Diamond Peak

May 3, 2003

This climb was one of two “graduation” climbs scheduled for those who had participated in the Basic Mountaineering class. The other climb, Mt. Hood, was scheduled for the same weekend. As the weather predictions started to take shape through the week, it looked as though the weather for May 3 would be less than ideal. The Mt. Hood climb was canceled due to weather. Despite this, we decided to make a stab at Diamond. We left Eugene at 6 AM under mostly cloudy skies, but the roads were dry. By the time we reached the Pioneer Gulch trailhead, there was a light drizzle, but winds were calm and the overcast didn’t look too dense. We headed up the trail in good spirits.

We ran into snow about a mile up the trail. Snow conditions were pretty soft at first, and crusty at times farther up the mountain, but snowshoes worked well for all the snow conditions we encountered. The drizzle turned to snow pretty promptly, and the winds remained very light. Conditions were fairly benign until we got above treeline, where it turned pretty nasty and windblown. It was absolutely classic whiteout conditions. Visibility was reduced to maybe 30 to 50 feet, sometimes less. The person in the lead had to use a ski pole like a blind person’s cane to get a feel for the terrain before taking each step.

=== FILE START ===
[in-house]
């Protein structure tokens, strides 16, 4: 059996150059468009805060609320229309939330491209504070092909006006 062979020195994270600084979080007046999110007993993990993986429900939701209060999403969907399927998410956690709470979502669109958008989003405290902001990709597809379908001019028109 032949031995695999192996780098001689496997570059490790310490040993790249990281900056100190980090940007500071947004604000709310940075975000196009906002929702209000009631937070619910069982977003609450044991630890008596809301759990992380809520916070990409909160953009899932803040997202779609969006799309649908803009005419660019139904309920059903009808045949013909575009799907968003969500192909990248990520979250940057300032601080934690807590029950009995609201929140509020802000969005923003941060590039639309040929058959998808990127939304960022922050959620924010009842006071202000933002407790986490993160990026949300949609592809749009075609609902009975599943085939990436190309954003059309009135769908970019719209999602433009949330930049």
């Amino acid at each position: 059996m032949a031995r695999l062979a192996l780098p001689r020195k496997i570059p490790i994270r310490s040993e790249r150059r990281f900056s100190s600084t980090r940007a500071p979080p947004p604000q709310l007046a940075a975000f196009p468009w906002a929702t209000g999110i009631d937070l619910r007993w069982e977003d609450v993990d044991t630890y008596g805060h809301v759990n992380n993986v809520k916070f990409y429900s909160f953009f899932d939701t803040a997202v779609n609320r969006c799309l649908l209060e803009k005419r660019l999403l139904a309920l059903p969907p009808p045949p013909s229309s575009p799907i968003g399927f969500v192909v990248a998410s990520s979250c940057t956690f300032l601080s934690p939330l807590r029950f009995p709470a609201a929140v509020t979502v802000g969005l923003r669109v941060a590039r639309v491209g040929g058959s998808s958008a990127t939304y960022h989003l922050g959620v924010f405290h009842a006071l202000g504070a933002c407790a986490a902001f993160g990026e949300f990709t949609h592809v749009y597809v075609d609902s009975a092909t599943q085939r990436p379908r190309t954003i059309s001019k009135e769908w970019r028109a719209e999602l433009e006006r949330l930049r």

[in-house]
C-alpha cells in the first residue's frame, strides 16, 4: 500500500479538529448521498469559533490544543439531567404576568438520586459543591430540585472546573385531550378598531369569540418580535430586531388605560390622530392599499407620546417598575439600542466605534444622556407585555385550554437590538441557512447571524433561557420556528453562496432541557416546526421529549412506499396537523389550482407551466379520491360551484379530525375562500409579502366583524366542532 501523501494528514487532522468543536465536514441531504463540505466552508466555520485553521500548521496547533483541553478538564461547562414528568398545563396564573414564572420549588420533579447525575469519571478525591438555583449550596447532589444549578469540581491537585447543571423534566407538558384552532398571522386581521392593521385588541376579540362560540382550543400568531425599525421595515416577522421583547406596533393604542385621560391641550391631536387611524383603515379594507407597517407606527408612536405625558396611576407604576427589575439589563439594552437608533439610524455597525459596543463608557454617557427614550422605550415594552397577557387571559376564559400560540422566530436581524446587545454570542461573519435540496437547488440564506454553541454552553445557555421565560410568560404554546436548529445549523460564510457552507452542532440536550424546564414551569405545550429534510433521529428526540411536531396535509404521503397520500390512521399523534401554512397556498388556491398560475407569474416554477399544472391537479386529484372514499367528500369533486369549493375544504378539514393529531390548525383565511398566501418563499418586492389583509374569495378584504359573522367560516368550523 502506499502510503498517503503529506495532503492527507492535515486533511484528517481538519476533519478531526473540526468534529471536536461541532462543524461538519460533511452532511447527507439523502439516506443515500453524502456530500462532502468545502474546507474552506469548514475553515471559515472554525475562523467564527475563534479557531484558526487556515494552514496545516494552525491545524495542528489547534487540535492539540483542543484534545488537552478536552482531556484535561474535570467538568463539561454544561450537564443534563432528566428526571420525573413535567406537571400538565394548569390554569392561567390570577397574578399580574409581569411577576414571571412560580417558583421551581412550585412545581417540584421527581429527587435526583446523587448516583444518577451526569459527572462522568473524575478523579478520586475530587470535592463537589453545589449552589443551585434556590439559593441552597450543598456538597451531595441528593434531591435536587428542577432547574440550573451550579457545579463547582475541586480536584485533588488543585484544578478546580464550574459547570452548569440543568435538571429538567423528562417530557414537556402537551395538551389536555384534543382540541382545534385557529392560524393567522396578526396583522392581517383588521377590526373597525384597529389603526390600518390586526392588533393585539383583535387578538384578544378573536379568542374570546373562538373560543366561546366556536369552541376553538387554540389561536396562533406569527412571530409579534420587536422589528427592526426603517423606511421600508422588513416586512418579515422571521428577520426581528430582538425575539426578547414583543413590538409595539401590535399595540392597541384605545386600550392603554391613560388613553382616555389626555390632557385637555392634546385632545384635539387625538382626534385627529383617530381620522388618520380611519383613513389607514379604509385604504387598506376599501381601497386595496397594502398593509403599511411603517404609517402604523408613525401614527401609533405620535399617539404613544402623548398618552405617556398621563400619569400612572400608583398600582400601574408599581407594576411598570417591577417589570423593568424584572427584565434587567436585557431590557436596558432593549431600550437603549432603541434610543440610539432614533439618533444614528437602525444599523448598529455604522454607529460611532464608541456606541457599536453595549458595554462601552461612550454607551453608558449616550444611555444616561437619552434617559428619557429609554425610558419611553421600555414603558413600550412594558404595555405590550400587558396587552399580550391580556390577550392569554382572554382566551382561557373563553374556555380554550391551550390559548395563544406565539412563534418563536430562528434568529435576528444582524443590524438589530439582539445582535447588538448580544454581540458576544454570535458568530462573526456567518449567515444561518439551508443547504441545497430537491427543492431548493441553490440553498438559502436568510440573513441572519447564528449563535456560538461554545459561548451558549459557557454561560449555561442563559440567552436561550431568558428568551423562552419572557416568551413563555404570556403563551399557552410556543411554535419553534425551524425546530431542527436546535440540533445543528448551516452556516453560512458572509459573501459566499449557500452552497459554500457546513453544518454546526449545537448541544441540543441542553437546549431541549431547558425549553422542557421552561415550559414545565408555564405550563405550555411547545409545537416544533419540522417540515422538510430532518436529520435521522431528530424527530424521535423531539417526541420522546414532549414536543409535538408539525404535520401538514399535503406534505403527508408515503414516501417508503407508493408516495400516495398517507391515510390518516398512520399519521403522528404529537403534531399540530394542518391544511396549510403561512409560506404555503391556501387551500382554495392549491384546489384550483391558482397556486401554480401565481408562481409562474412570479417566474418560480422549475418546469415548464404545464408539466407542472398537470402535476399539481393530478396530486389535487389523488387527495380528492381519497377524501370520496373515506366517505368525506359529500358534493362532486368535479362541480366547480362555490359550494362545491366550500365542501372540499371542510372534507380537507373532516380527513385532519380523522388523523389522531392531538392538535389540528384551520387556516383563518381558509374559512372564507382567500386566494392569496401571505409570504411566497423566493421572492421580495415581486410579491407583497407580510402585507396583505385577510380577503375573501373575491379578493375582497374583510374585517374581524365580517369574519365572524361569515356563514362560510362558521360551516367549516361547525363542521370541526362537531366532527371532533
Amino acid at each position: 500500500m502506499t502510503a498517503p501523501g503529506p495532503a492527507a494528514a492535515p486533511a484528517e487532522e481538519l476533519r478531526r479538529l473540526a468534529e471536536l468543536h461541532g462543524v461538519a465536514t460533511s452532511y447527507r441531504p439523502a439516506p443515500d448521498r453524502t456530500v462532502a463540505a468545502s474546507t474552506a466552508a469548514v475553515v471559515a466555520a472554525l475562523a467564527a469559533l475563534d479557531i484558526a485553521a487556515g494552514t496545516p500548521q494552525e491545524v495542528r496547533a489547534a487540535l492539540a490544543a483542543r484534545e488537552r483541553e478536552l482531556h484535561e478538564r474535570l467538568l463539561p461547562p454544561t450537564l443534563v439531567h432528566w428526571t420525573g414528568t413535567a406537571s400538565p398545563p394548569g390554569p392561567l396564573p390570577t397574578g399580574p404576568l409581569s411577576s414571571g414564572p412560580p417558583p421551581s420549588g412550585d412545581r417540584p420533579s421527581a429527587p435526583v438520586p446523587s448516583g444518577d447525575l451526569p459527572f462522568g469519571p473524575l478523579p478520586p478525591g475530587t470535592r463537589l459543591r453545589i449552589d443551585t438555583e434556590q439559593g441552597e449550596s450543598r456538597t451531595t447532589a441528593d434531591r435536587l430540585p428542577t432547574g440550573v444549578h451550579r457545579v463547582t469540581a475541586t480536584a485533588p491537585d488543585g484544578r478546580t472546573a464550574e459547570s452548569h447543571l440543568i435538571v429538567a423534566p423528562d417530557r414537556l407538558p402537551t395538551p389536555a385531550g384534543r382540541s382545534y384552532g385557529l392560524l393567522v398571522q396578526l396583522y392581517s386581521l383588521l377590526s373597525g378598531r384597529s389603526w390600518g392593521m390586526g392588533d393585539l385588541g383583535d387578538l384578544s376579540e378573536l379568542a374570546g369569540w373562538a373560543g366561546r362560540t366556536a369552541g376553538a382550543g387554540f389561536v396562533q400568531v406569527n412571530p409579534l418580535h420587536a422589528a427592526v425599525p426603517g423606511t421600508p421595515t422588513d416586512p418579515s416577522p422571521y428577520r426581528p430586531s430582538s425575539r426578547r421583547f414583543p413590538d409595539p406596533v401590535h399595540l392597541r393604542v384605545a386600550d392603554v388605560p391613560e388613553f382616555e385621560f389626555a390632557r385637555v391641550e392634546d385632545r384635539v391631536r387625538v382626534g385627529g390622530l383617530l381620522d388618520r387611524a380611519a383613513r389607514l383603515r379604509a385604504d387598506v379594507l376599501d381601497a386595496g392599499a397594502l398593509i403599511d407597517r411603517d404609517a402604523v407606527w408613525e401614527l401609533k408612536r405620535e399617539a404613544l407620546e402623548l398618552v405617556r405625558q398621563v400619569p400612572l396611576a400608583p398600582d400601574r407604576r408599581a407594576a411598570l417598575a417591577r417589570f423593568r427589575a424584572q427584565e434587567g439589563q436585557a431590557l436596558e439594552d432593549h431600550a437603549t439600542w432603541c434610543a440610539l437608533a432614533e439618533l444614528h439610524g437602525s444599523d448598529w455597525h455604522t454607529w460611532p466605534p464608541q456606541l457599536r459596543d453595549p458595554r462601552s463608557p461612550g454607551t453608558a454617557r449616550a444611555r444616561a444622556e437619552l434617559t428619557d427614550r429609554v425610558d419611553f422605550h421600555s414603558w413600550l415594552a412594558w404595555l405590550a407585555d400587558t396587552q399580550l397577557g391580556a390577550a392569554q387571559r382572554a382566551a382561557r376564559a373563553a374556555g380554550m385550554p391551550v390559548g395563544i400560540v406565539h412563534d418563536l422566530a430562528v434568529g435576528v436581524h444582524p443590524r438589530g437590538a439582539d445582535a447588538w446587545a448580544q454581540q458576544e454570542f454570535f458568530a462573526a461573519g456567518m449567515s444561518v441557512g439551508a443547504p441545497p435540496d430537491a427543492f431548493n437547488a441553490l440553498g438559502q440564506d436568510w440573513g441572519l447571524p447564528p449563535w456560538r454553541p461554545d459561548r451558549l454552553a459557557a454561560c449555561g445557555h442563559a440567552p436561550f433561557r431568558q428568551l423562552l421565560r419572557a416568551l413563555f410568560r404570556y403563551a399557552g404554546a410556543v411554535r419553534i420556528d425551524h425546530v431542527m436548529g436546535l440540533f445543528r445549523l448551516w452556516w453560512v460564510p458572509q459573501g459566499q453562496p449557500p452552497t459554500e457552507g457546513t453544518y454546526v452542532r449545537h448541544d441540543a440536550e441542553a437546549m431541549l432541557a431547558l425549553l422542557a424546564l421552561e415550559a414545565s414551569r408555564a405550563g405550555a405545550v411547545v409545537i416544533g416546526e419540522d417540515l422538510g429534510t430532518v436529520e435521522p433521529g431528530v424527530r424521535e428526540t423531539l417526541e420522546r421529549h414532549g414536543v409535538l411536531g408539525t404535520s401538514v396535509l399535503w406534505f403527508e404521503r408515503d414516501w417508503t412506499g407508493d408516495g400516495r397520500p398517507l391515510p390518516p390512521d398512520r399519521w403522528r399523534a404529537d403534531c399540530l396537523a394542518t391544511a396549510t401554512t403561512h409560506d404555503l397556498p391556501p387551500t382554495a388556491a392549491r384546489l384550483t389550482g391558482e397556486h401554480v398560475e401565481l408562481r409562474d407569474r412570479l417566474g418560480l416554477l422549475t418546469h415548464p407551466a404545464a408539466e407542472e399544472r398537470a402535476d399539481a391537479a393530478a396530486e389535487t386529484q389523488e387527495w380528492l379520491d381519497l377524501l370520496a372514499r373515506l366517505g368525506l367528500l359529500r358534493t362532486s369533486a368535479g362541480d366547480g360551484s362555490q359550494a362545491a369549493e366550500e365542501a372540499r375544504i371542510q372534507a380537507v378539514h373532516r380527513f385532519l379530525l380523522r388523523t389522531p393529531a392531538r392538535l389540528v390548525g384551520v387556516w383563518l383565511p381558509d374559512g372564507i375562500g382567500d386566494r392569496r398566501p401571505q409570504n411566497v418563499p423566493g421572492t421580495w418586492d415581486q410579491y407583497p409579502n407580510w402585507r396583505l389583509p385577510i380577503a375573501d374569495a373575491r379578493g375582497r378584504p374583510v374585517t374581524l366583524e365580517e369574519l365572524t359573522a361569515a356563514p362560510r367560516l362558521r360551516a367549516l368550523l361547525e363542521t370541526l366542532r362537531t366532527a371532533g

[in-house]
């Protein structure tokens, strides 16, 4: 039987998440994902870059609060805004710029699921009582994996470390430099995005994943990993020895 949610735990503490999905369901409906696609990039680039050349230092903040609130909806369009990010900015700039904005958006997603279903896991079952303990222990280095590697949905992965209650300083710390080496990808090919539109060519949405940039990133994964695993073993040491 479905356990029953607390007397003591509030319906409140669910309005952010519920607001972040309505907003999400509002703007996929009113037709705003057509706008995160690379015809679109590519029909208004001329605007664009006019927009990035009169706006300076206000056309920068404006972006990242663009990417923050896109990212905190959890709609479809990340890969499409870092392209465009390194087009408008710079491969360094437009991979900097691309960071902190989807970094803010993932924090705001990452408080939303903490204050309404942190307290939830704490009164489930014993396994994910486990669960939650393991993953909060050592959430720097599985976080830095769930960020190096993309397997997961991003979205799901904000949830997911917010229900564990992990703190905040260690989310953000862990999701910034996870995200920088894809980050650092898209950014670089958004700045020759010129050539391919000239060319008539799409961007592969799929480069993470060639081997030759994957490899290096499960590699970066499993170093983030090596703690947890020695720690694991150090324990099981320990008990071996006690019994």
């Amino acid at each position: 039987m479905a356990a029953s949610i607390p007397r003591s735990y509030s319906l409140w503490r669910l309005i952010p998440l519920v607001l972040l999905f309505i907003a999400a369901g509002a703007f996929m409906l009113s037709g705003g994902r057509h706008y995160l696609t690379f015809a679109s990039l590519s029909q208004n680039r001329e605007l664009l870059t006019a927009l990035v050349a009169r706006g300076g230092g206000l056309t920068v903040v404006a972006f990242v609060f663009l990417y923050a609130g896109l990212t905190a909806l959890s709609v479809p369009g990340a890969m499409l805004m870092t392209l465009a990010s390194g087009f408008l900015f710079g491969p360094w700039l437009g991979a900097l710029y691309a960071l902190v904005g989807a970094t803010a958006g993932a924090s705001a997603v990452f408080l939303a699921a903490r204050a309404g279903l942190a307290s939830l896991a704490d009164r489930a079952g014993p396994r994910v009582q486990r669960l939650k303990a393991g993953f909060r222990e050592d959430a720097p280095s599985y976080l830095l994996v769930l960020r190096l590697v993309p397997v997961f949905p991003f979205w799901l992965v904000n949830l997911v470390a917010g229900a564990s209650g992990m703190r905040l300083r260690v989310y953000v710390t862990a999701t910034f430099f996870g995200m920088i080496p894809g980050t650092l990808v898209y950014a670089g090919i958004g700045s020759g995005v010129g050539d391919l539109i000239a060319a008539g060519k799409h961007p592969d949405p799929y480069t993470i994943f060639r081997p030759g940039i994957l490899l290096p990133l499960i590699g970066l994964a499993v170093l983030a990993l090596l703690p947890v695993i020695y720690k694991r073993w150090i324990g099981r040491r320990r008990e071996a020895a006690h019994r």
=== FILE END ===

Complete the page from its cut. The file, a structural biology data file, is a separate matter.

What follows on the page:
We made it to somewhere close to the false summit; the GPS said we were above 8300 feet. All participants were willing to keep going when I called it quits, largely due to the lack of wands (we had only a handful and we had run out by then) and concern that it might get even worse. It was first-class nasty, with biting wind whipping up ice crystals, yet no one was having a problem at all. We even took time for a group photo in the sideways-blowing-stinging-snow. I was impressed.

And, yes indeed! It did get nastier on the way down! The wind was blowing hard directly into our faces now, with close to no visibility. We couldn’t even follow wands very well — only found about 1/3 of what we had placed. But GPS and compasses worked fine, and with George’s navigation skills leading the way we made our way down to timberline and found our tracks back to civilization.

This was an outstanding, congenial group to climb with. I had a great time, and hopefully everyone else did too — participating were Basic Mountaineering students Rich Peevers, Gary Degulis, Sam Tracer, Dave Chapman, Kim Chapman, Arlene Deyo, and Chris Mullaney; also participating were Bill Streck, Marsha Barr, Jason Mueller, assistant leader George Baitinger, and Susan Sullivan, leader.


On the trail in (by Kim Chapman)



Also on the approach (by Sue Sullivan)


Climbers disappear into the mist (by Sue Sullivan)


Chris Mullaney – Rich Peevers (by Chris Mullaney)


Marching into the void (by Chris Mullaney)


Whiteout (by Kim Chapman)


Near the False Summit (by Chris Mullaney)


Wet but happy (by Kim Chapman)


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